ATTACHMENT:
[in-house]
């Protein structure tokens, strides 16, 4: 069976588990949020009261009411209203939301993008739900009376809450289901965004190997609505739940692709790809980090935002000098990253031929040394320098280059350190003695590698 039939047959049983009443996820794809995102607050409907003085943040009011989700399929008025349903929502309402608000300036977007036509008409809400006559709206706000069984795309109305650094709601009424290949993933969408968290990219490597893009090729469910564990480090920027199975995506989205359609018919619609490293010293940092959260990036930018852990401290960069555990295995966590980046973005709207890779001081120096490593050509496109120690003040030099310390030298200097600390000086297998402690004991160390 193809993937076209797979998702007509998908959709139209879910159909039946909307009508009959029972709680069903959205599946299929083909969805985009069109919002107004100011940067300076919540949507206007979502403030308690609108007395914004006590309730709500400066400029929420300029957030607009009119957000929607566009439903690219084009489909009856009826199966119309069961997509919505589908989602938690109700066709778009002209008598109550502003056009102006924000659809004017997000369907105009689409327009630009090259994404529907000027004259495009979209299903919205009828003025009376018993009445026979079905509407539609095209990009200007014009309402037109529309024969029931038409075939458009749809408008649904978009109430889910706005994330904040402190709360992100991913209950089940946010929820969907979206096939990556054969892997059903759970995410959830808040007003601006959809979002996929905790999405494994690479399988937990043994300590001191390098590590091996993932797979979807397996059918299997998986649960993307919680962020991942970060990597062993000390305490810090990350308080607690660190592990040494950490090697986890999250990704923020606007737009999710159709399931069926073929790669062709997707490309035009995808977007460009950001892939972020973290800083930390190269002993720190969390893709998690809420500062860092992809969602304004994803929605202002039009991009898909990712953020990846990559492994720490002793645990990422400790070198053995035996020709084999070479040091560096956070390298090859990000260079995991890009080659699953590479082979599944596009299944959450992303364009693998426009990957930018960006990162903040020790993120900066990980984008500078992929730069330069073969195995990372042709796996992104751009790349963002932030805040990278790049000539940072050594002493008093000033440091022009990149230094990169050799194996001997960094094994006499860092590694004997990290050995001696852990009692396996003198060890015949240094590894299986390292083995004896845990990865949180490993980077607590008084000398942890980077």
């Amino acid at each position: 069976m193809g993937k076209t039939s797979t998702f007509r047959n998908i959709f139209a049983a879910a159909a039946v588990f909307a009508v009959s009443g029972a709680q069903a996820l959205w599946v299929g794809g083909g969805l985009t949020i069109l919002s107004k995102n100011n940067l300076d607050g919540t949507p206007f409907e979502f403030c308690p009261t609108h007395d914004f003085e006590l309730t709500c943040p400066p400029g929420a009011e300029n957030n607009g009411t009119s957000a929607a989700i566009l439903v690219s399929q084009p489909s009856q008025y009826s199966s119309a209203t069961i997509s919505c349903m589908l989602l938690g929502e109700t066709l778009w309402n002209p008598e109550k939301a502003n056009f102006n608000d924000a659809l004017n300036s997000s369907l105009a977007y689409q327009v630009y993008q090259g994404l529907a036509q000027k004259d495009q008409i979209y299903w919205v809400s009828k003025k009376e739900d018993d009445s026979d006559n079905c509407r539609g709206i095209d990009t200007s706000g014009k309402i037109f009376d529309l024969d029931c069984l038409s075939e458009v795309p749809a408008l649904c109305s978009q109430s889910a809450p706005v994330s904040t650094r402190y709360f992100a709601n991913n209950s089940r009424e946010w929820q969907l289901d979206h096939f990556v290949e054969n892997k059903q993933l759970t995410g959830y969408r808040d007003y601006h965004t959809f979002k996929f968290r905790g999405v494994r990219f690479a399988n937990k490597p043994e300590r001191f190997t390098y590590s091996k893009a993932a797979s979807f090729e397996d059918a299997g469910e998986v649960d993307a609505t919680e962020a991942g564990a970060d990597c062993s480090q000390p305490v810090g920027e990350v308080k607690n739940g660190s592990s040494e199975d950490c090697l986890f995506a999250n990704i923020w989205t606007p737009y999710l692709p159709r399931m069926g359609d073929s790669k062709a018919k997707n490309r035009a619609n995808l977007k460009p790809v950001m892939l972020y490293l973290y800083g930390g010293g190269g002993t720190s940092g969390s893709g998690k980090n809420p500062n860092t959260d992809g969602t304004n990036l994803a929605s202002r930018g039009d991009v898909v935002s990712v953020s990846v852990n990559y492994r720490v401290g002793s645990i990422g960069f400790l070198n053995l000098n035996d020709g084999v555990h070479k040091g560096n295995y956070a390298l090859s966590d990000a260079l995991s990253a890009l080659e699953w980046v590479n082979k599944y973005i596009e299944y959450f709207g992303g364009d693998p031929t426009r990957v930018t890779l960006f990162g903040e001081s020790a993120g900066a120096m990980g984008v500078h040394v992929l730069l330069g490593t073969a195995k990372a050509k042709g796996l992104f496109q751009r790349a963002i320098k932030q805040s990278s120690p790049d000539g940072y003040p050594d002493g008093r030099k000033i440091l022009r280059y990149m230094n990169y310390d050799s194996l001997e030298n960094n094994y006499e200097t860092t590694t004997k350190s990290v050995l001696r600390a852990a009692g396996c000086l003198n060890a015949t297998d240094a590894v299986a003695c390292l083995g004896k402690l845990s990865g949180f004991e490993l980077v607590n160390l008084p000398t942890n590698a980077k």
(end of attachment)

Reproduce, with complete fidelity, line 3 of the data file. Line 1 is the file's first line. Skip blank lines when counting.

């Amino acid at each position: 069976m193809g993937k076209t039939s797979t998702f007509r047959n998908i959709f139209a049983a879910a159909a039946v588990f909307a009508v009959s009443g029972a709680q069903a996820l959205w599946v299929g794809g083909g969805l985009t949020i069109l919002s107004k995102n100011n940067l300076d607050g919540t949507p206007f409907e979502f403030c308690p009261t609108h007395d914004f003085e006590l309730t709500c943040p400066p400029g929420a009011e300029n957030n607009g009411t009119s957000a929607a989700i566009l439903v690219s399929q084009p489909s009856q008025y009826s199966s119309a209203t069961i997509s919505c349903m589908l989602l938690g929502e109700t066709l778009w309402n002209p008598e109550k939301a502003n056009f102006n608000d924000a659809l004017n300036s997000s369907l105009a977007y689409q327009v630009y993008q090259g994404l529907a036509q000027k004259d495009q008409i979209y299903w919205v809400s009828k003025k009376e739900d018993d009445s026979d006559n079905c509407r539609g709206i095209d990009t200007s706000g014009k309402i037109f009376d529309l024969d029931c069984l038409s075939e458009v795309p749809a408008l649904c109305s978009q109430s889910a809450p706005v994330s904040t650094r402190y709360f992100a709601n991913n209950s089940r009424e946010w929820q969907l289901d979206h096939f990556v290949e054969n892997k059903q993933l759970t995410g959830y969408r808040d007003y601006h965004t959809f979002k996929f968290r905790g999405v494994r990219f690479a399988n937990k490597p043994e300590r001191f190997t390098y590590s091996k893009a993932a797979s979807f090729e397996d059918a299997g469910e998986v649960d993307a609505t919680e962020a991942g564990a970060d990597c062993s480090q000390p305490v810090g920027e990350v308080k607690n739940g660190s592990s040494e199975d950490c090697l986890f995506a999250n990704i923020w989205t606007p737009y999710l692709p159709r399931m069926g359609d073929s790669k062709a018919k997707n490309r035009a619609n995808l977007k460009p790809v950001m892939l972020y490293l973290y800083g930390g010293g190269g002993t720190s940092g969390s893709g998690k980090n809420p500062n860092t959260d992809g969602t304004n990036l994803a929605s202002r930018g039009d991009v898909v935002s990712v953020s990846v852990n990559y492994r720490v401290g002793s645990i990422g960069f400790l070198n053995l000098n035996d020709g084999v555990h070479k040091g560096n295995y956070a390298l090859s966590d990000a260079l995991s990253a890009l080659e699953w980046v590479n082979k599944y973005i596009e299944y959450f709207g992303g364009d693998p031929t426009r990957v930018t890779l960006f990162g903040e001081s020790a993120g900066a120096m990980g984008v500078h040394v992929l730069l330069g490593t073969a195995k990372a050509k042709g796996l992104f496109q751009r790349a963002i320098k932030q805040s990278s120690p790049d000539g940072y003040p050594d002493g008093r030099k000033i440091l022009r280059y990149m230094n990169y310390d050799s194996l001997e030298n960094n094994y006499e200097t860092t590694t004997k350190s990290v050995l001696r600390a852990a009692g396996c000086l003198n060890a015949t297998d240094a590894v299986a003695c390292l083995g004896k402690l845990s990865g949180f004991e490993l980077v607590n160390l008084p000398t942890n590698a980077k």